Guess who were the first victims of the US invasion and the following turmoil with Paul Bremer’s edicts re de-Baathification? The Iraqi intellectual class. Many of them were kidnapped, killed and held for ransom, and now many of them have fled to neighboring Arab countries, and to Europe.
The working class Shi’ites and Sunnis are now the ones who are killing each other in sectarian fighting along tribal lines.
So how can the American government possibly say that they are fighting to preserve Iraqi sovereignty and nationhood? At the very least, American policies contributed to the fragmentation of Iraq along sectarian lines through pure stupidity and arrogance, and at the worst, they deliberately created the environment for ethnic cleansing and civil war in Iraq.
I’m sorry, there’s just no polite way to say this, but that is the way it looks to me.
I recall reading (or seeing) somewhere that cordoning off the Arab city into tight compartments was one of the keys to the French “victory” in the Battle of Algiers. (I use scare quotes for obvious reasons). It effectively isolated and immobilized the NLF cells, which could then be rolled up using the time-honored techniques of torture and betrayal.
But trying the same tactic in the middle of a civil war — in which the occupying power doesn’t really know who or what it is fighting — seems like a very different kettle of fish.
Maybe the guys in the Pentagon shouldn’t spend so much time watching old French movies.
In a strange way, al-Qaida and the Bush administration have been close allies in the occupation of Iraq.
Both have strived in different ways to destroy the Iraqi urban intellectual class, the single element which has held Iraq together. They have succeeded.
Now they both plan to stay by playing kingmaker roles among the divided factions. To their supporters, they point to the continued presence of al-Qaeda/US as justification for their stay in the country.
Both of them plan to stay in Iraq as long as possible, no matter the cost in Iraqi lives. They have both made this position very clear.
Network analysis in historical contexts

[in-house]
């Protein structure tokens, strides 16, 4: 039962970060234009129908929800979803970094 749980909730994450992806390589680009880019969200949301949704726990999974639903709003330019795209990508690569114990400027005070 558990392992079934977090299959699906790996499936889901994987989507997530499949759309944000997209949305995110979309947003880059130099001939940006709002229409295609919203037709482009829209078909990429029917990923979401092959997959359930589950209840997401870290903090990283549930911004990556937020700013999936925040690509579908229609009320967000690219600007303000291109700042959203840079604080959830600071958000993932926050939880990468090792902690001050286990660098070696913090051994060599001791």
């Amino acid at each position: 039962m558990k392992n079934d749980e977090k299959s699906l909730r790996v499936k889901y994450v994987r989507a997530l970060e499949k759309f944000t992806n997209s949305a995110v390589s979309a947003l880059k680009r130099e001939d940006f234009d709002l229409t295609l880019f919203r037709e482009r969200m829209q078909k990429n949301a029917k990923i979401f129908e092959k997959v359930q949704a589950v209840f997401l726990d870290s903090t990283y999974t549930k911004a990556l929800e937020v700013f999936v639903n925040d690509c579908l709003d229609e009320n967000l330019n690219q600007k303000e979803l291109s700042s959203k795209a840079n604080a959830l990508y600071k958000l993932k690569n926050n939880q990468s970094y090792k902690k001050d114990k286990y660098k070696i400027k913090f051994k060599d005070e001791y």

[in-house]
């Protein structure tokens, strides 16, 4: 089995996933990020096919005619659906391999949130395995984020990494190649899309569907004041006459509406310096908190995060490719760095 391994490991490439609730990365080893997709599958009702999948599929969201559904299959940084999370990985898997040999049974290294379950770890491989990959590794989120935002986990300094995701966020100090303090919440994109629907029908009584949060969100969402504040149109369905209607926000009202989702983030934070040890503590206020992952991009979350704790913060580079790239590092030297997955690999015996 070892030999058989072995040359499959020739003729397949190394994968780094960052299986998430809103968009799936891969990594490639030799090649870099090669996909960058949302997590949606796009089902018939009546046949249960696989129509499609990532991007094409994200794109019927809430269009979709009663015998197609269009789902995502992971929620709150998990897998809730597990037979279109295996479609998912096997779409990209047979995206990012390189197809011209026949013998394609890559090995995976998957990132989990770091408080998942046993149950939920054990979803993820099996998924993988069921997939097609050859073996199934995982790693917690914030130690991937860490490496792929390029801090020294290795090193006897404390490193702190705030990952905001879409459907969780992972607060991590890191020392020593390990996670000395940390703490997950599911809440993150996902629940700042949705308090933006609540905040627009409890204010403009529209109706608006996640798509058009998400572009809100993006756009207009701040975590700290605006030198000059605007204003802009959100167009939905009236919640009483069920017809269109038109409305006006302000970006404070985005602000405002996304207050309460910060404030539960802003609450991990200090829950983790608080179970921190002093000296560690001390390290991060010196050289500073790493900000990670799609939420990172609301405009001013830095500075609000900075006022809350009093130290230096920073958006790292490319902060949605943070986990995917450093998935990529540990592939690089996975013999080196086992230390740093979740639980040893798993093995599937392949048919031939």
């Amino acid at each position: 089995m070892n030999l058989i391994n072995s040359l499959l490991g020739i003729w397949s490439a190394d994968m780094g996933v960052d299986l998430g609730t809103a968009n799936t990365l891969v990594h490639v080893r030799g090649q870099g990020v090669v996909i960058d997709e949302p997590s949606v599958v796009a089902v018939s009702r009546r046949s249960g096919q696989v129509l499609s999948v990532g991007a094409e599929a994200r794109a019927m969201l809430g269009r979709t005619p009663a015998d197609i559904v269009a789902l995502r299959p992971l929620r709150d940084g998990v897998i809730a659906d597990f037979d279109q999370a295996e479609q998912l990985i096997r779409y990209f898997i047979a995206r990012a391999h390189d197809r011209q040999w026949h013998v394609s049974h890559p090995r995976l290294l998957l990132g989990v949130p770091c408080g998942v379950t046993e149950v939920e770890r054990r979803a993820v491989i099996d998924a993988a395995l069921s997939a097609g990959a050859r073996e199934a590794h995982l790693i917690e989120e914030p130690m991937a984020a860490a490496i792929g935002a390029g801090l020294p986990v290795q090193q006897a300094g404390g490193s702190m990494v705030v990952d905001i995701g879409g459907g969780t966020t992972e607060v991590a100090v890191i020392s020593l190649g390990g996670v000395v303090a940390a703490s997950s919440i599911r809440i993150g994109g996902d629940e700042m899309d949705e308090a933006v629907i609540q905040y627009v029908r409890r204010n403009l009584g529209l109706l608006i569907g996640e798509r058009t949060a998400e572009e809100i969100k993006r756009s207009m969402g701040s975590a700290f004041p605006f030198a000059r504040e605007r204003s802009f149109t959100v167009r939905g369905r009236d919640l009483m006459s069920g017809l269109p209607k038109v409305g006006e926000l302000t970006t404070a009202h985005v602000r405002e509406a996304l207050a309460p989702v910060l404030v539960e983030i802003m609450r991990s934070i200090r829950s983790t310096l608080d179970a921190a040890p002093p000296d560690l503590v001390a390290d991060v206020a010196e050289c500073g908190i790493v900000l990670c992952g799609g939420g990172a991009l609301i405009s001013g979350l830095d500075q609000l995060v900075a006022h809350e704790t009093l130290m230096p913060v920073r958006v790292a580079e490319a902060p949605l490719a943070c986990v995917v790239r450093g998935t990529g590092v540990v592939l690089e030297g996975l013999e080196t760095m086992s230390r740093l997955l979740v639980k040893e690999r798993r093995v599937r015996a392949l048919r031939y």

… helping these analysts achieve a wider basis for understanding of similar behaviors in other contexts – free of cultural and other cognitive biases – will remain a challenge.
Thus we are grateful to see the following insightful comment by COL …
Thank you Colonel for an eye opener and an historical perspective. My wife enjoyed you on NPR.
Chris Marlowe – Re your last comment.
Perhaps this may be of interest. From Foreign Affairs, May/June by Bruce Riedel
Summary: By rushing into Iraq instead of finishing off the hunt for Osama bin Laden, Washington has unwittingly helped its enemies: al Qaeda has more bases, more partners, and more followers today than it did on the eve of 9/11. Now the group is working to set up networks in the Middle East and Africa — and may even try to lure the United States into a war with Iran. Washington must focus on attacking al Qaeda’s leaders and ideas and altering the local conditions in which they thrive.
Bruce Riedel is a Senior Fellow at the Saban Center for Middle East Policy at the Brookings Institution. He retired last year after 29 years with the Central Intelligence Agency. He served as Special Assistant to the President and Senior Director for Near East Affairs on the National Security Council (1997-2002), Deputy Assistant Secretary of Defense for Near East and South Asian Affairs (1995-97), and National Intelligence Officer for Near East and South Asian Affairs at the National Intelligence Council (1993-95).
Great comments and info by all.